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slave driver
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82 Posts
Discussion Starter · #1 ·
Only been in our apartment for less than a year, decided to remove the electric baseboard heat to repaint them with high temp paint.
Turn off 20 amp breaker at panel that is marked for heat at that location and find out that not only the heat but ceiling fan and light are now off, all wall outlets in same room now off.
How is this possible? How can the 240 volt heaters and the 110 volt outlet and light circuit be powered by one 20 amp breaker? I'm no electrician but common sense tells me this is wrong and unsafe. Man, I'm worried that what else electrically could be screwed up in here, I've fought fires that were caused by bad/faulty wiring, scares the Hell out of me. What kind of jack leg would wire something like this? MAGNETTICA or any other sparkies I trust your guidance here,should I turn off the main and rent a motel for a week or so?
 

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Fentoozler
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5,623 Posts
It is possible wires were doubled up on that 20A 2P CB.
2 wires for the heat
Another (with neutral) for the lights and recepts.
 

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Registered
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910 Posts
don't worry it's the carbon monoxide that'll kill you, not the wiring. Take a Tylenol PM, get some sleep and put the heater covers back on in the morning.
 

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slave driver
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82 Posts
Discussion Starter · #4 ·
Celtic,this electric stuff is Greek to me,my gut feeling is this is not safe,how can all the fixtures that draw current,not cause a problem with the electric heat when it's turned on?,wouldn't the electric base board heat require the full 20 amps from the breaker? Like I said,I just don't understand, maybe it's safe,maybe not,i'm just nervous as i don't know electric:sad:
 

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Fentoozler
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5,623 Posts
Celtic,this electric stuff is Greek to me,my gut feeling is this is not safe,how can all the fixtures that draw current,not cause a problem with the electric heat when it's turned on?,wouldn't the electric base board heat require the full 20 amps from the breaker? Like I said,I just don't understand, maybe it's safe,maybe not,i'm just nervous as i don't know electric:sad:
I understand Glassman....settle down...I'll hold your hand :thumbsup:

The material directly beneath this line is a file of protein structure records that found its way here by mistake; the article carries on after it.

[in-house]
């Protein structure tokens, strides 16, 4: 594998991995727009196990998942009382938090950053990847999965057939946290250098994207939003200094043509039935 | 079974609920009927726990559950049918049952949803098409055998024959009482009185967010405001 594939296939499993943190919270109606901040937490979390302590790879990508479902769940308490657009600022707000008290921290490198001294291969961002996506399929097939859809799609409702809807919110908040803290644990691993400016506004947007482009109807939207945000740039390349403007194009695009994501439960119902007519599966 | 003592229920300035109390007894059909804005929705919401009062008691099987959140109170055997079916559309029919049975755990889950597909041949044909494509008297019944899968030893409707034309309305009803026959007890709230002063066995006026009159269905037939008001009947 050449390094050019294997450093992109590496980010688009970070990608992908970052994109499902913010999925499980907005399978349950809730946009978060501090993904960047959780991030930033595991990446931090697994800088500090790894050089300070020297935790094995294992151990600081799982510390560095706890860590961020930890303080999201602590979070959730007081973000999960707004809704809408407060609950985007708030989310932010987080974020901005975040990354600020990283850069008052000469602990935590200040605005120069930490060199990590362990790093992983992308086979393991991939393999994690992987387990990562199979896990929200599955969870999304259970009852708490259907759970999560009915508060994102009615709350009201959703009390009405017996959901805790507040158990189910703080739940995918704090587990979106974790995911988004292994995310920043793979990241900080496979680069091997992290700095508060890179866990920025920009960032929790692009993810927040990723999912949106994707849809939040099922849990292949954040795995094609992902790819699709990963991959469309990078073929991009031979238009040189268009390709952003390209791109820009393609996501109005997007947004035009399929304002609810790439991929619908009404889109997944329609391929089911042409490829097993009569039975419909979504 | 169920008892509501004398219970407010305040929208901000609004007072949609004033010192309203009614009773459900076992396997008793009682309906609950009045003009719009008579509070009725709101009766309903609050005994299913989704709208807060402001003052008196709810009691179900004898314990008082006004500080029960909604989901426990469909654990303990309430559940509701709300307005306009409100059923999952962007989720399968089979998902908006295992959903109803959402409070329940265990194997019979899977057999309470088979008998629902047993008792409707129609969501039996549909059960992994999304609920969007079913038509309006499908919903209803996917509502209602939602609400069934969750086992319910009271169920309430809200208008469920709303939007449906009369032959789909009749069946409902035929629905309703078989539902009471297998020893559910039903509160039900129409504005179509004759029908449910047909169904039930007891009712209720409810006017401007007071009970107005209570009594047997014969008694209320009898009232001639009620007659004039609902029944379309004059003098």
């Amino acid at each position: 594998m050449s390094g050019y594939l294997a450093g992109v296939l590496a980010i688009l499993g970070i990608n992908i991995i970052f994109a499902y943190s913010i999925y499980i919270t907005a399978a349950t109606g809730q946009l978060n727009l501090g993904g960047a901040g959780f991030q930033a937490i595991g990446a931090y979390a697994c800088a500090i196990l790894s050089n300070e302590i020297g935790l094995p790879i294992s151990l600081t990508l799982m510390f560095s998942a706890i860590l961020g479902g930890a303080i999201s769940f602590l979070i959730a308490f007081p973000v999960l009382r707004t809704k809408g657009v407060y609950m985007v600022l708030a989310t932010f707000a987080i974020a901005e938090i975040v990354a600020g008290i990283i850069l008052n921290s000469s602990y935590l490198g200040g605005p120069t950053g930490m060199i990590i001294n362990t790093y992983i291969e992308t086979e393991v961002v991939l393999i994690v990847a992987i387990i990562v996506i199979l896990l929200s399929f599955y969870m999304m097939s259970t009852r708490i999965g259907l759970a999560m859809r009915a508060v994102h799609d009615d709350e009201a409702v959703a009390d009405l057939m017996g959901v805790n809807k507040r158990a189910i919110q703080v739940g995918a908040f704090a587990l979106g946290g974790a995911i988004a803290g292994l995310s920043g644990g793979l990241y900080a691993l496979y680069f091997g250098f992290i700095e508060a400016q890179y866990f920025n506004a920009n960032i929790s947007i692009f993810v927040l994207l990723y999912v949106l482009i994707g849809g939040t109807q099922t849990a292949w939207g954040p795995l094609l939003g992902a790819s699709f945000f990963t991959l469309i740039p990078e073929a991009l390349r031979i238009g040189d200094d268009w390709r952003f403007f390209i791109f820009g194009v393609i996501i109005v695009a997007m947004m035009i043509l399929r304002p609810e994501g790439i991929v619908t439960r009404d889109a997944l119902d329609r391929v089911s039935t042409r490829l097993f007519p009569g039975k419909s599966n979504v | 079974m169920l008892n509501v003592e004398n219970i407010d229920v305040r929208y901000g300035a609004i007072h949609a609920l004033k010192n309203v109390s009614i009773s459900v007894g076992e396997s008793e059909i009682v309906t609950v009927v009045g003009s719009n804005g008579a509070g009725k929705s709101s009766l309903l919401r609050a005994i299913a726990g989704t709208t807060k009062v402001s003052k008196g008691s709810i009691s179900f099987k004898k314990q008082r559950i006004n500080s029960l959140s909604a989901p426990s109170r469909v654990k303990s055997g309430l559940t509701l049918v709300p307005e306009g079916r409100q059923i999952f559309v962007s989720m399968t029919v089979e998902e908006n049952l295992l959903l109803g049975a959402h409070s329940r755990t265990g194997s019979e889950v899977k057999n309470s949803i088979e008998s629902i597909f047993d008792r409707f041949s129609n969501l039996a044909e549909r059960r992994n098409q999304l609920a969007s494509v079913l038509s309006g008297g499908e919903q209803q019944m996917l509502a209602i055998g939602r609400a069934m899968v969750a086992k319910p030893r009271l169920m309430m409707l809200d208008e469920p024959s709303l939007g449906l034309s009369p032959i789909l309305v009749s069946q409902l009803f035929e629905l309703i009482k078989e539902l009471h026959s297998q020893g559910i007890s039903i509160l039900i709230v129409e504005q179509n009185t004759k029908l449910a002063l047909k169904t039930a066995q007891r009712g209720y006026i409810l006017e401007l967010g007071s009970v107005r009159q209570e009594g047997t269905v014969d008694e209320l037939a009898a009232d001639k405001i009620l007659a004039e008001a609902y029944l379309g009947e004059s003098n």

The 240v heat is on a 2-pole breaker, correct?
Probably something like this:


"Normally".....two wires would be connected [to get the 240v for the heat].



"Someone" may have added another circuit by simple putting one wire on that CB. [giving the lights and outlets 120v].

Would it trip?
Maybe...maybe not.
The 20A CB is capable of delivering 2400 watts [20A x 120v].
Typically, an electric heater will be rated between 500 and 2000 watts.
Using max values:
2400 - 2000 = 200 watts


A couple of 60 watt light bulbs [60x2] 120watts
200 - 120 = 60 watts

So what is plugged in?
A clock radio..a lamp with one 60w bulb..nothing?
Is everything turned on at the same time?


Any clearer?


The scenario above is "best case" in a bad situation.
 

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I own stock in FotoMat!
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12,611 Posts
Only been in our apartment for less than a year, decided to remove the electric baseboard heat to repaint them with high temp paint.............
OK, but is this all hunkey-dorey with the landlord?
 

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Head Grunt
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3,270 Posts
Sounds as though someone was too lazy to run a homerun to the panel and tapped into the nearest circuit possible. Is it unsafe??? Thats questionable. Does this sort of thing happen on a daily basis, it seems to. I myself wouldnt wire it that way nor leave it that way. Its always been my opinion that a two pole breaker may not trip as easily as a single pole when overloaded. But as the others have pointed out you dont have enough load on it to trip anyway and if you hadnt stumbled upon this it would have operated for many years or decades with no issues and could still be considered safe. If your landlord choses to have it rewired properly then great, if he doesnt i wouldnt lose sleep over it.
 

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Super Moderator
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11,936 Posts
Celtic & Woodchuck are right.
Some hack, homeowner, fake electrician, or other doofus scabbed on to a 120 branch circuit for their own project and that is common to find. As long as everything is working, don't lose any sleep over it. Circuit breakers are there for a reason. If they have overloaded a branch circuit, it will continually open (trip). In this case, hire your own LICENSED electrician to troubleshoot the problem and hand the bill to the landlord. If he gives you problems, call your local building department for direction. The only concern would be an oveloaded neutral (several phases sharing a a neutral is OK) which would probably burn up and cause outages in other areas. If this were the case, again, call a licensed electrician to trace the wiring.